Examining the distribution of unmarried rates in Japan, particularly among those aged 30 and above, there is an asymmetry, with a high unmarried rate observed among male non-regular workers and among female full-time workers. In the case of men, about 70% of those in regular employment express a desire to marry, while those in non-regular employment show a significantly lower inclination. There is a tendency for this inclination to spike when non-regular workers transition to regular workers. It appears that for men, the desire to marry is less likely to arise until their economic stability is established. This situation suggests that having stable economic prospects is considered a condition for marriage.

High unmarried rate among male non-regular workers and highly educated female full-time workers indicates a gender gap in marriage

The way people meet and marry has changed significantly. Once predominant, arranged marriages have become rare, and now non-arranged marriages account for around 80-90%. The shift in marriage patterns is believed to contribute to the decline in the number of first marriages, subsequently becoming one of the driving factors for the declining birthrate.

The number of arranged marriages have sharply decreased, but a recent upsurge in meeting through common interests on the Internet is leading to match first marriages

In a 16th National Fertility Survey conducted in 2021 regarding the reasons why unmarried individuals remain single, the most common reason among those aged 25-34 is “not yet met a suitable partner.” Additionally, reasons such as “don’t want to lose the freedom and ease of being single” and “don’t feel the necessity to get married” have increased compared to the past. This situation indicates that unless there is a motivation, such as a desire for children or had a baby, many individuals do not actively choose marriage.

Furthermore, while extramarital births are prevalent in some foreign countries, nearly 98% of children are born to married couples in Japan, according to the vital statistics. Similar trends are observed in some foreign countries like South Korea and Turkey. In contrast, other countries have become societies where 30-70% of individuals have children without getting married. It is said that the number of extramarital children is low in Japan because there is a cultural emphasis on the historical significance, such as taking over the family estate, and societal expectations associated with marriage, beyond just living together with a partner. In addition, the lack of opportunities to meet potential marriage partners and the challenging economic environment surrounding young people contribute to the rising tendency to stay unmarried and to marry later.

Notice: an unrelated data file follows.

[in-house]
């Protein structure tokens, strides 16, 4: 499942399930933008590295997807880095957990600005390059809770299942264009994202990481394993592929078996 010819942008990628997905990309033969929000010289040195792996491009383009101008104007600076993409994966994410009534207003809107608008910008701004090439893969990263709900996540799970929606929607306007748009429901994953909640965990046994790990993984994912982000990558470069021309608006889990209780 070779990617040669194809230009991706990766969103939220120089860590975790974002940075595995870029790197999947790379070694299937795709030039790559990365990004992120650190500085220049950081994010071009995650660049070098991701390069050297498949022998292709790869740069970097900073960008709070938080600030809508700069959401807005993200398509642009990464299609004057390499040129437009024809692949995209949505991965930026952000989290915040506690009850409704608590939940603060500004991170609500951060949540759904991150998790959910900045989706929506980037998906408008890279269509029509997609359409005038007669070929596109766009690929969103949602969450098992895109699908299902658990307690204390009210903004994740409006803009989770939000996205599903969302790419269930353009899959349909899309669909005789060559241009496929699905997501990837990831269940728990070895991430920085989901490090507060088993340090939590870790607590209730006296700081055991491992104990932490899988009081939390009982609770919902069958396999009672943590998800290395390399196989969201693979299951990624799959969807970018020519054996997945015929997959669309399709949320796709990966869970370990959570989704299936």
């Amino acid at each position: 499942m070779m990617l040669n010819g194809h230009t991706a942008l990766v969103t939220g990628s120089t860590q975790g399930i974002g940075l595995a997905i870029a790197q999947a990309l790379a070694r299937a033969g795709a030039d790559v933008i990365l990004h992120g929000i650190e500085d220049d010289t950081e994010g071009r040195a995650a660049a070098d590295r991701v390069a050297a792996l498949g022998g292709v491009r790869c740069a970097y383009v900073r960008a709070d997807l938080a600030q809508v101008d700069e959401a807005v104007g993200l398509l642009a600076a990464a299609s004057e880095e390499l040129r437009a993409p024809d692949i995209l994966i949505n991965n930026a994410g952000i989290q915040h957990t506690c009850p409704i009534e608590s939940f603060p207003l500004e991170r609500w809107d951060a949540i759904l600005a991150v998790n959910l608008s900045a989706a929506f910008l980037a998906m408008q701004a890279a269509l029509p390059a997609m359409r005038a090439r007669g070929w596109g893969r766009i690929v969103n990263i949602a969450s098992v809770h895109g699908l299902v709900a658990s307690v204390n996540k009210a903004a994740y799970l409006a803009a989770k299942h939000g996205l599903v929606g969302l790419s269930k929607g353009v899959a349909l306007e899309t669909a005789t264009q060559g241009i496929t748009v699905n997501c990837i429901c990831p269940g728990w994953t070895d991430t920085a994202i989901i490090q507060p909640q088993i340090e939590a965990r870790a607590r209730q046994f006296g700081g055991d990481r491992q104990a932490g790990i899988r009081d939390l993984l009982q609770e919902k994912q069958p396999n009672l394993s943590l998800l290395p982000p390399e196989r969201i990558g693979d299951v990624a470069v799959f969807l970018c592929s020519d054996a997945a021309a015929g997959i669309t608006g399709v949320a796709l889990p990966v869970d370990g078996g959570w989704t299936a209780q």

Population decline due to natural decrease cannot be immediately halted

In response to the situation of declining birthrates, the Japanese government has implemented measures since the 1990s, including expanding childcare services and promoting a gender-equal society. However, these efforts yielded limited results, and the TFR dropped to a historic low of 1.26 in 2005. Since the measures taken were not directly aimed at encouraging marriage or childbirth, their impact on curbing the trend of declining birthrates may have been limited. Moreover, initiatives directly intervening in marriage or fertility have been avoided, particularly in advanced industrial countries, since the International Conference on Population and Development, commonly known as the “Cairo Conference,” in 1994. At the conference, an international consensus was built for the “reproductive health and rights,” which recognize women’s right to autonomous decision-making regarding their health and reproduction.

In the past, a “marriage-oriented” society was realized through methods such as arranged marriages and encounters through work relationships facilitated by relatives or superiors. However, nowadays, making statements that encourage marriage in a workplace can be problematic, and people are increasingly avoiding community ties, such as introductions by relatives, choosing to move to urban areas for living. Both the state and local governments must confront and address the challenge of maintaining sustainable local communities amid shrinking population, while respecting diverse values and behaviors.

Additionally, even if the fertility rate reaches replacement level, the population decline will not immediately cease.

Population structure exhibits long-term inertia, and even if the birthrate were to increase rapidly, it would take some time for the population of women in the childbearing age range to grow. Without an increase in this population, birthrates will not rise sufficiently. Therefore, a population decline due to natural decrease cannot be immediately halted. According to a report on Population Projections for Japan released at the end of August this year, even if the birthrate reaches the replacement level by 2020, the population decline will continue until 2080-2090 (assuming a constant death rate and zero international population movement). It is estimated that, by that point, Japan’s population will have decreased by about 24% from the current level, accompanied by an aging population.

The current low birthrate, while influenced by societal changes, is also a result of the choices made by each individual. Since the population decline continues even if the declining birthrate is resolved, measures based on the assumption of population decline are essential. The government has already initiated discussions on sustainable social security policies targeting all generations, the development of comprehensive regional care systems, and the “compact city plus network.” The challenge now is how efficiently we can address the issue of population decline.

* The information contained herein is current as of December 2023.